Hotels, stores and destinations across the Continent have come to rely on visitors from China. Quarantine measures have changed all that.
The line in front of the Louis Vuitton store was barely a line by Paris standards: only 10 people. All were Asian, and many spoke in Chinese, with one couple dictating Mandarin into a smartphone and waiting for the answers in French.
“Sometimes, the line’s been even shorter recently,” Yasmine Ben, who works at a kiosk directly facing the store, said on a recent morning. “Usually, it’s wider, much, much longer, and it snakes around the back.”
Louis Vuitton, in the Galeries Lafayette department store in central Paris, is a favourite stop inside one of the favourite shopping destinations of Chinese tourists to France. And the line there is prime evidence of the growing economic effect that the coronavirus, which broke out in Wuhan, China, late last year, has had on tourism in Paris and elsewhere across Europe.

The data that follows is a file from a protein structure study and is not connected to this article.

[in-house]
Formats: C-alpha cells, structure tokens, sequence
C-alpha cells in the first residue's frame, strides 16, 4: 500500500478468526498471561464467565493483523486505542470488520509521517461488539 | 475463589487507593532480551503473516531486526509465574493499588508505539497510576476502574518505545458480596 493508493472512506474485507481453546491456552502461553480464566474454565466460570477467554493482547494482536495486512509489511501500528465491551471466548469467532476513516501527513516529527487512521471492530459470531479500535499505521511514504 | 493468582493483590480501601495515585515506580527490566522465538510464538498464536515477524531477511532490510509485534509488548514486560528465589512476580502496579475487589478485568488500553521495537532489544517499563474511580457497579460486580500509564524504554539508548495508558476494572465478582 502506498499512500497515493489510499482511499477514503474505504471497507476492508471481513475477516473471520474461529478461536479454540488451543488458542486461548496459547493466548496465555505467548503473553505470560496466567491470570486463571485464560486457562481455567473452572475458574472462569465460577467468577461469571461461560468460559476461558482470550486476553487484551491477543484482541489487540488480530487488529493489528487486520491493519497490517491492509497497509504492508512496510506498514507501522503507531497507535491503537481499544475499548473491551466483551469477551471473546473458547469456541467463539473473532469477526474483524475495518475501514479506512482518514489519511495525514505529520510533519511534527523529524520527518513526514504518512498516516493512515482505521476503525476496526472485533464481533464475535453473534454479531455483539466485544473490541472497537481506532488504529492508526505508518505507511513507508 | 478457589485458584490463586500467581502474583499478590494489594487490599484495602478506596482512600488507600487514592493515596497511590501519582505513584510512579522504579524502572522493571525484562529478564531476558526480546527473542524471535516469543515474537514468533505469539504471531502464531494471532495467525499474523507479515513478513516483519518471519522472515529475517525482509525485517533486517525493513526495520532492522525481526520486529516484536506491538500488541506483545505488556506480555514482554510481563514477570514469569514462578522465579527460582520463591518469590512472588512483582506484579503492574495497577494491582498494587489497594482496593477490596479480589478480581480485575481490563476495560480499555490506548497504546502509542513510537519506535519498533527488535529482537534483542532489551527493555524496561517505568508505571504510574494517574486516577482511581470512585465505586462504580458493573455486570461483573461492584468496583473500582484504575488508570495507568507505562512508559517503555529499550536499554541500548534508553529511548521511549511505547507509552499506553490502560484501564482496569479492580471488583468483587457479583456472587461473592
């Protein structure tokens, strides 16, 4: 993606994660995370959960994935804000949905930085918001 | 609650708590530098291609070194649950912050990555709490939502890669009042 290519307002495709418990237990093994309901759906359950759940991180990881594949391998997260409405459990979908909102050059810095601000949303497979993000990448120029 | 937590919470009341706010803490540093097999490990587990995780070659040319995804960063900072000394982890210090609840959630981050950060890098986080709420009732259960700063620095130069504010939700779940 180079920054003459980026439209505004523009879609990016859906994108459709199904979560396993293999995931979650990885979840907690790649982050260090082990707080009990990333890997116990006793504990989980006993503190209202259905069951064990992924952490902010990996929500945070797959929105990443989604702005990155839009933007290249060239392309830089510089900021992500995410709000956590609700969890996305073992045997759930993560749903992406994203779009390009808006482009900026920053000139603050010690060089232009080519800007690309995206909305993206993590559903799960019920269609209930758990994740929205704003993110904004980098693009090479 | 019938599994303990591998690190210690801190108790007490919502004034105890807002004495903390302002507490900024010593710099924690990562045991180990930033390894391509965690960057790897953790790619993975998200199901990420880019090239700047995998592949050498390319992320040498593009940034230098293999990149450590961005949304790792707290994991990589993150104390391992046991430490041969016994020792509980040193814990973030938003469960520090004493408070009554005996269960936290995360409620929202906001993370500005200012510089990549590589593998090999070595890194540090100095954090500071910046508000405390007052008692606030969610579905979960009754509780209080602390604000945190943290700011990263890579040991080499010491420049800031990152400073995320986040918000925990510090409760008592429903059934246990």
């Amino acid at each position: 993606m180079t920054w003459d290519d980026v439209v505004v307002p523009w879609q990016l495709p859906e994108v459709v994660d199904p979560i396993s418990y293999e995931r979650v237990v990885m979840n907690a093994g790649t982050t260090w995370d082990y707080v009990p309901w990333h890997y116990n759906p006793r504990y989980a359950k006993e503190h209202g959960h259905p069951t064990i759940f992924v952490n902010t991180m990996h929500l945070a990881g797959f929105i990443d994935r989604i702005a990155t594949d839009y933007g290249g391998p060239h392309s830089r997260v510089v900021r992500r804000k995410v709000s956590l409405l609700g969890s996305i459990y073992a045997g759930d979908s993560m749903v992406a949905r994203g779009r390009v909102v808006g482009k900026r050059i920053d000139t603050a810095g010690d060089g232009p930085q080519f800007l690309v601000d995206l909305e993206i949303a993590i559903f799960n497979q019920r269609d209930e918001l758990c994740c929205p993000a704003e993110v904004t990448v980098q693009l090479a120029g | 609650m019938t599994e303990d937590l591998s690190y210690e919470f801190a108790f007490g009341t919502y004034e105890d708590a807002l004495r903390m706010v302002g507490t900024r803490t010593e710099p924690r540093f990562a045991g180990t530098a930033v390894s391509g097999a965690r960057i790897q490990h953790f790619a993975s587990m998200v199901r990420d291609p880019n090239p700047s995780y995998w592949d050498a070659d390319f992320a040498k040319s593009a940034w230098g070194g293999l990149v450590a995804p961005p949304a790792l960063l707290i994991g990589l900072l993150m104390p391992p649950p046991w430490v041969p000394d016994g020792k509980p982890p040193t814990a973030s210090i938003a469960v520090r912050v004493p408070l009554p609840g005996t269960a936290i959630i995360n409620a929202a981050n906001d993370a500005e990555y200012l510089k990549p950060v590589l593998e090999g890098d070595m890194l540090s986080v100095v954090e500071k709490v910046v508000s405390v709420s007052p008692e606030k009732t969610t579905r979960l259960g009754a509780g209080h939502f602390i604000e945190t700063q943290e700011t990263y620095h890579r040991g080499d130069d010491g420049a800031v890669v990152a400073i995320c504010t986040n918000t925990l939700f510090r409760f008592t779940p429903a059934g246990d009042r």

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Though it is too soon to quantify it precisely, the potential economic effect of the coronavirus is evident nearly everywhere. From the streets of Paris to the wineries of Burgundy, from the German town of Füssen near the fairy-tale castle of Neuschwanstein to a shopping outlet in Oxfordshire, England, the numbers of Chinese tourists have visibly dropped since Beijing banned overseas group tours January 27.
Fears were heightened over the weekend after an 80-year-old Chinese tourist died of the virus at a hospital in Paris — the first fatality outside Asia since the start of the outbreak.
The effects, especially on businesses catering to the ever-growing Chinese market, have been immediate. Last week, the Italian government considered allocating assistance to hard-hit tour operators.
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